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Latest iPad audio quality?, What is the quality of the latest iPad's audio output?
post Jan 11 2013, 12:25
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Can anyone tell me what is the quality of the latest iPad's audio output is like? Any good?

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post Jan 11 2013, 14:44
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QUOTE (Waywisher @ Jan 11 2013, 11:25) *
Can anyone tell me what is the quality of the latest iPad's audio output is like? Any good?

Apple are usually known for good stereo sound quality over the headphone jack and good RMAA measurements, though I have not personally experienced the latest iPad.
SQ from the iPad1 or iPad2's internal speaker is relatively good for a thin internal speaker - less tinny than many small devices and laptops, but is clearly lacking in bass and stereo width and obviously not especially loud and not HiFi, so for high quality, you're obviously going to want output to headphones or an external HiFi system or Home Theater system.

I can only speak personally for the iPad 1's headphone jack (my brother has an iPad 2 but I've not checked the sound quality) and its use when the headphone jack is used effectively as a line out to a clean, effect-free channel of a Bose Tonematch L1 live performance mixer & vocal effects system.

The iPad 1 has essentially transparent audio quality (playing ALAC) that is essentially indistinguishable to my ears from the 24-bit 48kHz digital output I send over USB cable direct from my laptop (which sees the Tonematch as an external USB soundcard)*. I've only recently used the USB feature, so I've listened only to mixed live performance played and sung along to iPad content with headphones, and only occasionally dones so, so far.

* {edit} - I should point out this is not an ABX blind test, but I've never noticed any appreciable difference between my laptop's analogue output, the iPad's analogue headphone jack or the digital transmission over USB to the Bose Tonematch's DAC so I can only offer this an unsupported opinion that is broadly in line with whatever RMAA tests I've noticed published online by other people.

My experience isn't quite as revealing as good headphone listening, but it backs up very good RMAA measurements I've seen for the iPad 1, iPod etc.

You do need to be happy to play it back fairly plain without DSP plugins (e.g. headphone crossfeed) in the sorts of ways that 'most people' play their music, as the apps will restrict you to the typical track repeat, playlist repeat and random (actually less than random, but perceived more random) modes that the majority of average Apple users want. This forces slightly awkward workarounds for special circumstances, such as one-track playlists or the purchase of alternative apps when you want to play single backing tracks then stop, though that's not uncommon in software apps or digital audio players.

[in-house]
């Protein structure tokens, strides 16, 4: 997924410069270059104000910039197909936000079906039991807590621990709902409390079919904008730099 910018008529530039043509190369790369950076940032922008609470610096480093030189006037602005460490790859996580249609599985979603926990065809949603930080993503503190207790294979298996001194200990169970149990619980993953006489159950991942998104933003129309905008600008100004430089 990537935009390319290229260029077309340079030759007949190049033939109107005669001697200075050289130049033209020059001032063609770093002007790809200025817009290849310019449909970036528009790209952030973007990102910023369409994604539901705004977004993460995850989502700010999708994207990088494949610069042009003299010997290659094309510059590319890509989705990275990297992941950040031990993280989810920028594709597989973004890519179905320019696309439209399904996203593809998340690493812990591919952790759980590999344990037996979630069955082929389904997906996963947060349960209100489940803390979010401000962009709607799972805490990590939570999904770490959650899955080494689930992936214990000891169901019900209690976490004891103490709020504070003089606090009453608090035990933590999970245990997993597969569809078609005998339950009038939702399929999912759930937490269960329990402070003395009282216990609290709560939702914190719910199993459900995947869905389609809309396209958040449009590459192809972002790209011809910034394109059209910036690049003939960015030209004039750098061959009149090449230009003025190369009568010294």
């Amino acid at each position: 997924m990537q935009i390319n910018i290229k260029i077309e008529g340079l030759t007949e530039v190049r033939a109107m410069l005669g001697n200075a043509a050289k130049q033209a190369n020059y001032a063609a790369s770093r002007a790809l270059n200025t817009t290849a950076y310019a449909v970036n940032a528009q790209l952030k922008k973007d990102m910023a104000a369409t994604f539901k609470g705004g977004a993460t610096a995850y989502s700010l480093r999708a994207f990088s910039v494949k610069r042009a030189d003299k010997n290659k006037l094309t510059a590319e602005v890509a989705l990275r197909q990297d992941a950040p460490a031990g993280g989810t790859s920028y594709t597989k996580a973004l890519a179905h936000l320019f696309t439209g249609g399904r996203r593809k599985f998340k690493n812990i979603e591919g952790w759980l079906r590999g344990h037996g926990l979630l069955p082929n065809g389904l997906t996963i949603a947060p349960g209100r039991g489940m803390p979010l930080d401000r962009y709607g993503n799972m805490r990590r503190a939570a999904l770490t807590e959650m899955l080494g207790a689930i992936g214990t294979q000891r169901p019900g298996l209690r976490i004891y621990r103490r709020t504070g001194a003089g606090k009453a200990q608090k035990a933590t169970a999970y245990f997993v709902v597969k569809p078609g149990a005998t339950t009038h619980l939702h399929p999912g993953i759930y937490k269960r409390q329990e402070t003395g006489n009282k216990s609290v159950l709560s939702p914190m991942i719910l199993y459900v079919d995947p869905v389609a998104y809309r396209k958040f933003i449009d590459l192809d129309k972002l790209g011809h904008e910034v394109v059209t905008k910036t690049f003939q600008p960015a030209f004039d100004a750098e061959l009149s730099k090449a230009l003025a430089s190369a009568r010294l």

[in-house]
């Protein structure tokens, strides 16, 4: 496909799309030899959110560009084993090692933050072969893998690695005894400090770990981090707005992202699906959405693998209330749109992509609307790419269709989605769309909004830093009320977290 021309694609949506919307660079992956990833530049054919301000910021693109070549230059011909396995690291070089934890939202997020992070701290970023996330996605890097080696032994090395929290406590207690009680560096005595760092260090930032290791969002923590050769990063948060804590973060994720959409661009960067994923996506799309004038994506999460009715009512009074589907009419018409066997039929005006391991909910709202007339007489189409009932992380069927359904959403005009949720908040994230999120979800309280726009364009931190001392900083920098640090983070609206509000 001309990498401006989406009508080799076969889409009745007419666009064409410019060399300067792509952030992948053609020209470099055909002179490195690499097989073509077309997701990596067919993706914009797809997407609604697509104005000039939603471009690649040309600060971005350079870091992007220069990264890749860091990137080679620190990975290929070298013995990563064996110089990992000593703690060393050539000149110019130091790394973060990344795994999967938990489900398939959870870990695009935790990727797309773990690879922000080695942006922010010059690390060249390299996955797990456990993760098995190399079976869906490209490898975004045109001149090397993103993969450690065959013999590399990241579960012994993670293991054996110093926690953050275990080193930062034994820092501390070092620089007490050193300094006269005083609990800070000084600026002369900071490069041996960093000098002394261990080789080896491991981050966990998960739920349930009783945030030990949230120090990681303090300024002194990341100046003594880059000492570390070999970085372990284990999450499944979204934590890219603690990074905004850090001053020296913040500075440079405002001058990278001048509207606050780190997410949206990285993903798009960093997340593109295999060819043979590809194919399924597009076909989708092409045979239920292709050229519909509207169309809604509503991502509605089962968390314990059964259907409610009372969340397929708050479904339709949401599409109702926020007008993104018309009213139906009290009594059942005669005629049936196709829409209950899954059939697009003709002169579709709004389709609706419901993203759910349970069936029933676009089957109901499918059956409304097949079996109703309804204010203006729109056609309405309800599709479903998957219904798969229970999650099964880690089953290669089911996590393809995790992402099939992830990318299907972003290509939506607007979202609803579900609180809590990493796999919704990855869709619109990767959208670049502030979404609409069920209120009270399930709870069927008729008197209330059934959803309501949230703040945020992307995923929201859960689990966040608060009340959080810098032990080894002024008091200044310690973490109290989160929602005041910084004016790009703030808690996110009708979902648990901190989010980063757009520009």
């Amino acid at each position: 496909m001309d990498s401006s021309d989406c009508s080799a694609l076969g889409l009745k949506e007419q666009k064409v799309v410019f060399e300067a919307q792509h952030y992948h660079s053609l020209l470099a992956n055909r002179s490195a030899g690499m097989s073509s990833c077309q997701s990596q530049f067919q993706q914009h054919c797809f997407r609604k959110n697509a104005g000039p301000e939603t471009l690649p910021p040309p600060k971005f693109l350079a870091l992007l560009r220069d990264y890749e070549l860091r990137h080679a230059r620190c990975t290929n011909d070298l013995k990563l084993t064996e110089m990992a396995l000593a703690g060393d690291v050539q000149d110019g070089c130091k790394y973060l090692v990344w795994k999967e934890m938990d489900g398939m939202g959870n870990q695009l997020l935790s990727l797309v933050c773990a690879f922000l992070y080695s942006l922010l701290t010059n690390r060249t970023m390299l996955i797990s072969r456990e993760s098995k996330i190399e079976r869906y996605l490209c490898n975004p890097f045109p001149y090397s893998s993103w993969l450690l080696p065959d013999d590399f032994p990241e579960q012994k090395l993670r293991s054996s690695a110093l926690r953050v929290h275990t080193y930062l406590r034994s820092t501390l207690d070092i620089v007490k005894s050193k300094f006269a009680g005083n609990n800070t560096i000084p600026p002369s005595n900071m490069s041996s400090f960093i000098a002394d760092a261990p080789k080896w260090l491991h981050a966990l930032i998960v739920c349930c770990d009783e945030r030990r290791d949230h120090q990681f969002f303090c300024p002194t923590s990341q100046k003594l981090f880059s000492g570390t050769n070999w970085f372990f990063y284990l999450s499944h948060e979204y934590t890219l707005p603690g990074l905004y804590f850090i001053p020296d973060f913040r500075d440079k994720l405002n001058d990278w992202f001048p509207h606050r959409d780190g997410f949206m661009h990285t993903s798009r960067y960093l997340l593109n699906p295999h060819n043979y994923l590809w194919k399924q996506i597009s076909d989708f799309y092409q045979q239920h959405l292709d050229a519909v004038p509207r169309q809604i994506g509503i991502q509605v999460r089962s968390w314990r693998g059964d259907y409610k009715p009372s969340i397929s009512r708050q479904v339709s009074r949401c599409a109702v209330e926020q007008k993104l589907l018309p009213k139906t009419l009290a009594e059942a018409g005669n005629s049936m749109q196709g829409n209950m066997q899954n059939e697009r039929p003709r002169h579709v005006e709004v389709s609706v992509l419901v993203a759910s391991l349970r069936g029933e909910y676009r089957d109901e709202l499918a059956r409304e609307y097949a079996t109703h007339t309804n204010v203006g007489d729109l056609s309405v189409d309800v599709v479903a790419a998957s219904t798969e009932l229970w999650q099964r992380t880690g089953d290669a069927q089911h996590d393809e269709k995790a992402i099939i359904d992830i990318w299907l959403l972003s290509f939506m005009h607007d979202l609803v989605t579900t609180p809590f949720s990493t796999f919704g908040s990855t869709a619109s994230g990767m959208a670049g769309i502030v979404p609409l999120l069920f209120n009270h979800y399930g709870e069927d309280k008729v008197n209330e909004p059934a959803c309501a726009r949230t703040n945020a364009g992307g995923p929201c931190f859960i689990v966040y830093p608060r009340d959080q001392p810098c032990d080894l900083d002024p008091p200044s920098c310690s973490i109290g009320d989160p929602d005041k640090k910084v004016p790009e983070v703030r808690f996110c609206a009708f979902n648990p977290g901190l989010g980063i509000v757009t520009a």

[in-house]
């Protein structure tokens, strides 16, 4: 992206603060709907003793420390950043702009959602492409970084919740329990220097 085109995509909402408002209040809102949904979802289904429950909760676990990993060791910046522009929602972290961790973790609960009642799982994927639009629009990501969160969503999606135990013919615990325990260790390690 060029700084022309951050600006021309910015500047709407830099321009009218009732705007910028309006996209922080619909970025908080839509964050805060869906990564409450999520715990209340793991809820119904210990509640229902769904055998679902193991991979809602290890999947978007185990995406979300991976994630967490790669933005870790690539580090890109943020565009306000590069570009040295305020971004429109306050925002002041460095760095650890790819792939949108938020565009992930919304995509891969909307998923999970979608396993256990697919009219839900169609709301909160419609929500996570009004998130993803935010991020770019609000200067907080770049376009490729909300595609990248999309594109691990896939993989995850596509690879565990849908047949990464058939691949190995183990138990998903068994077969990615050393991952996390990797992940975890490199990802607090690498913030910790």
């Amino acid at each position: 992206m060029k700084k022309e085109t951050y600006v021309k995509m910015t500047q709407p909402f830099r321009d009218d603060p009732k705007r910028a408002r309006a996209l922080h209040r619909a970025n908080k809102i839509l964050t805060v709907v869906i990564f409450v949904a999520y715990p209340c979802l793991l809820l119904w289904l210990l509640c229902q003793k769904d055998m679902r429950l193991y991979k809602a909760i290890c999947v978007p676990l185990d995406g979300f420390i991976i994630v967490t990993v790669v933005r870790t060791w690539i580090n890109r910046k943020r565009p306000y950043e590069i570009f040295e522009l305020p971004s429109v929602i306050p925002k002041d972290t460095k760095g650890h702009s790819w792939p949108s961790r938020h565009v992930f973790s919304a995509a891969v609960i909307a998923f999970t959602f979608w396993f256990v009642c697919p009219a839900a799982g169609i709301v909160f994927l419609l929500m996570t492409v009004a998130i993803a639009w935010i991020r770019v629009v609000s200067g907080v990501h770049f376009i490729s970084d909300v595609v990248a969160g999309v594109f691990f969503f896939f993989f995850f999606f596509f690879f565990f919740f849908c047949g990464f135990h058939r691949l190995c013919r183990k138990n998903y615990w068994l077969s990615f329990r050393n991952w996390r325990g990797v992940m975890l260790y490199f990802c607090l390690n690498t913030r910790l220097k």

But the default 'iPod' app does support:
  • gapless playback (ALAC, iTunes AAC, LAME MP3 or iTunes MP3 to my knowledge and presumably uncompressed AIFF also)
  • Soundcheck (nearly as useful as ReplayGain but solely track-based), which is good.

You're also restricted with audio formats supported and unless you jailbreak, you're somewhat beholden to whatever updates Apple give you with difficult or impossible 'downgrades' available if you don't like the update. You're likewise, basically tied to using iTunes to sync your music also, aside from difficult workarounds.

With the group I assist, this was a royal pain in the @!* when the Music app of iOS4 was replaced by the iPod app in iOS5, forcing modifications of the workaround we'd used to make the playlist-per-track names legible on stage. After some hours of work generating and attaching large-text album art for a hundred tracks or more, we now have better legibility than before, and we can put up with the occasional graphical update lag when swiping down our list of playlists (each with one of over 100 tracks on it).

You can search for RMAA tests or their equivalent on the latest iPad to verify decent performance and I'd be surprised if it deteriorated significantly.

You do have some options to stream audio to other devices or to control them and their own audio player remotely, shifting the sound quality issue to them while retaining portable iPad control.

This post has been edited by Dynamic: Jan 11 2013, 14:48

Dynamic the artist formerly known as DickD
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post Jan 11 2013, 19:06
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No need to jailbreak: there are hundredth of player apps in the Appstore, even for free, that let you play a lot of other formats than the ones supported out of the box, FLAC for example, use complex equalizer curves and other DSP effects and upload files directly on the device, via USB, Wi-Fi, cloud storage etc...

SQ is of course quite awful from internal speaker (@greynol: you can do something to it with an equalizer app, but actually not overcome physical laws... wink.gif), while headphone out is hiss free and has, according to many measures, very low output impedance (< 1 ohm). In my experience it can also drive my AKG K141 Monitor (600 ohm) to enjoyable listening levels.

... I live by long distance.
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